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Could Gen V's Huge Episode 6 Revelation End The Boys Series?

Contains spoilers for "Gen V" Season 1, Episode 6 — "Jumanji," as well as the comic book series "The Boys," from which the Amazon Prime series are adapted

As "Gen V" soars toward its final two episodes, we've finally learned the endgame of Dean Shetty (Shelley Conn) and Dr. Cardosa's (Marco Pigossi) scientific research in the Woods — and it will almost certainly evoke strong reactions from fans of "The Boys" comics.

For reasons we have yet to learn, Shetty is keen to make their Supe-killing virus contagious, which would seemingly lead to a manufactured, concentrated pandemic that would rid the world of Supes for good. In short, she wants to commit Supe genocide. If that plan sounds like it would be appealing to one Billy Butcher (Karl Urban's Supe-hating antihero from "The Boys"), that's probably because his comic book counterpart comes dangerously close to enacting something similar himself.

Without getting too deep into spoilers, comics Butcher decides to unleash a biological weapon that would kill every single Supe — including the Boys themselves, who use Compound V in the comics. In theory, "Gen V" introducing its own Supe-killing biological weapon could be laying the groundwork for a similar finale as that of the "Boys" comics down the road. However, it's more likely that this instead signals yet another welcome departure from their plot.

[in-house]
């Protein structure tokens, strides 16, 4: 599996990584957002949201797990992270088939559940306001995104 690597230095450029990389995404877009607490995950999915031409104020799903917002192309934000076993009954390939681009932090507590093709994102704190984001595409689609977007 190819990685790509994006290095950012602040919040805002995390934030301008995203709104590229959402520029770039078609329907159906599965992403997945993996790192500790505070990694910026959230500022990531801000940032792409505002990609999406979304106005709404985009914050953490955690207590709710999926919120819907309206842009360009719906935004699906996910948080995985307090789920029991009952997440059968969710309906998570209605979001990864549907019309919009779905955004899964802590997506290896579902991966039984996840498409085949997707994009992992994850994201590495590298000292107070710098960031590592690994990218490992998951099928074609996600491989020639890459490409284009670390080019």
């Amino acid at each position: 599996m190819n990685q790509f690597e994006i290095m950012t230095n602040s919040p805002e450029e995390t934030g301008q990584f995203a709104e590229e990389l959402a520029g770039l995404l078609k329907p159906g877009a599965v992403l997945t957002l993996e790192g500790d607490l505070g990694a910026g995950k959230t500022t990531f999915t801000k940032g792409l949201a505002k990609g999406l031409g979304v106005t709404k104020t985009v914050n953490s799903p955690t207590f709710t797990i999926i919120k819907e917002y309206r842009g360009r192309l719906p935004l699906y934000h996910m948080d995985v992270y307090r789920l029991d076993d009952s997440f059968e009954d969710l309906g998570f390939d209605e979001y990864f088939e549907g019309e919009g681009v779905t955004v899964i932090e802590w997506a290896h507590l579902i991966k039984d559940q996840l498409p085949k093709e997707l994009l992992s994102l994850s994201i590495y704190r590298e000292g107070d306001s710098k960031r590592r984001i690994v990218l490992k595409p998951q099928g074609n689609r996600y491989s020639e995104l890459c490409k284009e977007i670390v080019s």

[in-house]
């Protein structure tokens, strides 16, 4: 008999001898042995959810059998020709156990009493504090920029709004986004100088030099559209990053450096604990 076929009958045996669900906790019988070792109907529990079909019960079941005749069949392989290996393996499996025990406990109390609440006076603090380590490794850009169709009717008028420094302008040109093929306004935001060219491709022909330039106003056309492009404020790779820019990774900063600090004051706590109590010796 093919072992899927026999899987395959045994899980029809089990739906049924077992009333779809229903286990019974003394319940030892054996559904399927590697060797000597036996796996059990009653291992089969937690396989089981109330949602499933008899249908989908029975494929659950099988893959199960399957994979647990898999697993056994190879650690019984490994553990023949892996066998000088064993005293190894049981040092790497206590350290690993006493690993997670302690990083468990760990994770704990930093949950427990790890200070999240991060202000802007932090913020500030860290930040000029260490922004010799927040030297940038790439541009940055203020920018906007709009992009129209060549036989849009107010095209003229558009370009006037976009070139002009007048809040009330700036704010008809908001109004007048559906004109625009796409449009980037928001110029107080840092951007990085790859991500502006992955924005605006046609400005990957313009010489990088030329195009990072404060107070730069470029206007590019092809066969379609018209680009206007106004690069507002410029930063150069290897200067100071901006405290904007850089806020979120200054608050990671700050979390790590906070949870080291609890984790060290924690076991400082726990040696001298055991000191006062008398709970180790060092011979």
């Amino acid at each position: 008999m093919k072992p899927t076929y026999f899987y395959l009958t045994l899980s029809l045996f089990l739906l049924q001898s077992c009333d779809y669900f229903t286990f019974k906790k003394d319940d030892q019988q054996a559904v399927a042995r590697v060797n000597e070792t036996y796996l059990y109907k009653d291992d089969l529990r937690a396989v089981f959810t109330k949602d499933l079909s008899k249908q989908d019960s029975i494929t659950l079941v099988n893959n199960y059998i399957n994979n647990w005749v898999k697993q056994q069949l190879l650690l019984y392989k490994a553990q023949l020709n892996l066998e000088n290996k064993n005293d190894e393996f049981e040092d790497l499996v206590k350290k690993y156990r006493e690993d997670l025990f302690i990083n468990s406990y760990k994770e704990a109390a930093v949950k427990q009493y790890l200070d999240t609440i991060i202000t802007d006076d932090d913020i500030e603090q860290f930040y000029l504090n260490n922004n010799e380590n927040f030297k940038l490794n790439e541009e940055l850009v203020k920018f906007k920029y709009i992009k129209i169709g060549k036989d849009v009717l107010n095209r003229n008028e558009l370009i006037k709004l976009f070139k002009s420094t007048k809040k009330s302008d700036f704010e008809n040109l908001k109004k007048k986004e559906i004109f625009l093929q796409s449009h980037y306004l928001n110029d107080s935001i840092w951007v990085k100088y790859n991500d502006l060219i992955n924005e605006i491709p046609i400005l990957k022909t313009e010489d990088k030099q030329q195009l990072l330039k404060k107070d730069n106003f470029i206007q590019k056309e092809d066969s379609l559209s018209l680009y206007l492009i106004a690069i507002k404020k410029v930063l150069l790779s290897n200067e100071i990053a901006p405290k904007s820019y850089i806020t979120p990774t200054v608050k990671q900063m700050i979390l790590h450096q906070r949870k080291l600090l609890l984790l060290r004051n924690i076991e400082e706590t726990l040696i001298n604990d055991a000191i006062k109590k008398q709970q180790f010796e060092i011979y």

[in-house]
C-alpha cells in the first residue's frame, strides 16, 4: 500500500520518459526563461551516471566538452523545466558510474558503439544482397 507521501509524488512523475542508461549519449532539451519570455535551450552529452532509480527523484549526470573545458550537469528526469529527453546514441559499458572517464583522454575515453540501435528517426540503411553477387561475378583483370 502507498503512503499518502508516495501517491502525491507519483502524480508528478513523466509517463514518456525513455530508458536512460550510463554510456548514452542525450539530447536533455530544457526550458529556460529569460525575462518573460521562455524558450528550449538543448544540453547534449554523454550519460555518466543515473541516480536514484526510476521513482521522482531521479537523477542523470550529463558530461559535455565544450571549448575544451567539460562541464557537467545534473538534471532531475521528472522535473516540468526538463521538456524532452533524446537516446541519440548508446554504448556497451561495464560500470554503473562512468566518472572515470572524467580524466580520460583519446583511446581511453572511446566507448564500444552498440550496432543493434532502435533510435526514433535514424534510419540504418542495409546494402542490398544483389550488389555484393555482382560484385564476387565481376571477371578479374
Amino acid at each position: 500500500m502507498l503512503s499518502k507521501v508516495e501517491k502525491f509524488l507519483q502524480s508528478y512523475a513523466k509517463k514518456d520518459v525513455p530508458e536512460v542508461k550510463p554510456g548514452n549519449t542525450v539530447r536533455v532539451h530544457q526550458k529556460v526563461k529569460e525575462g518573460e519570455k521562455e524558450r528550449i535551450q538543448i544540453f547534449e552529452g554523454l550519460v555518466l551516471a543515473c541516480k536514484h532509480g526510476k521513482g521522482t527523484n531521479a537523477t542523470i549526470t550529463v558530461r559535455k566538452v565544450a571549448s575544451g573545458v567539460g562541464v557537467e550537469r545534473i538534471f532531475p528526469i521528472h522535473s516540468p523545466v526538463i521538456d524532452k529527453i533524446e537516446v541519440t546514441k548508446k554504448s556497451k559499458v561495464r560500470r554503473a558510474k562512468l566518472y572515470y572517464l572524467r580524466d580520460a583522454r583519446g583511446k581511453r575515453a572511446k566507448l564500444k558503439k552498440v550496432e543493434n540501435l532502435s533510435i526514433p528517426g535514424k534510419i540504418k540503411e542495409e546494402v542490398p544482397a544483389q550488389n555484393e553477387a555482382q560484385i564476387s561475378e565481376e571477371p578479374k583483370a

Billy Butcher becomes an irredeemable villain by the end of the comics

Though both iterations of Billy Butcher are morally dubious, to say the least, the comic book version's planned genocide of Supes sees him devolve rather abruptly into full-blown villainy. Even ignoring the fact that killing an entire race of people is objectively bad, Butcher goes as far as murdering Frenchie, Kimiko, and Mother's Milk to ensure his plot is successful. Such a drastic moral descent on the TV series, especially at this point, would feel like a betrayal of its central themes, as well as its fan base.

Luckily, the "Gen V" reveal likely means that fans can rest assured that the showrunners are planning on resolving the series in a different fashion. Major plot developments on "The Boys," such as the introduction of Ryan Butcher (Cameron Crovetti) and the death of Black Noir (Nathan Mitchell), have already made an exact adaptation of the comics' finale largely impossible, and this continued deviation from the plot on "Gen V" is a wonderful sign that no one will be able to predict whatever diabolical ending the writers have in store.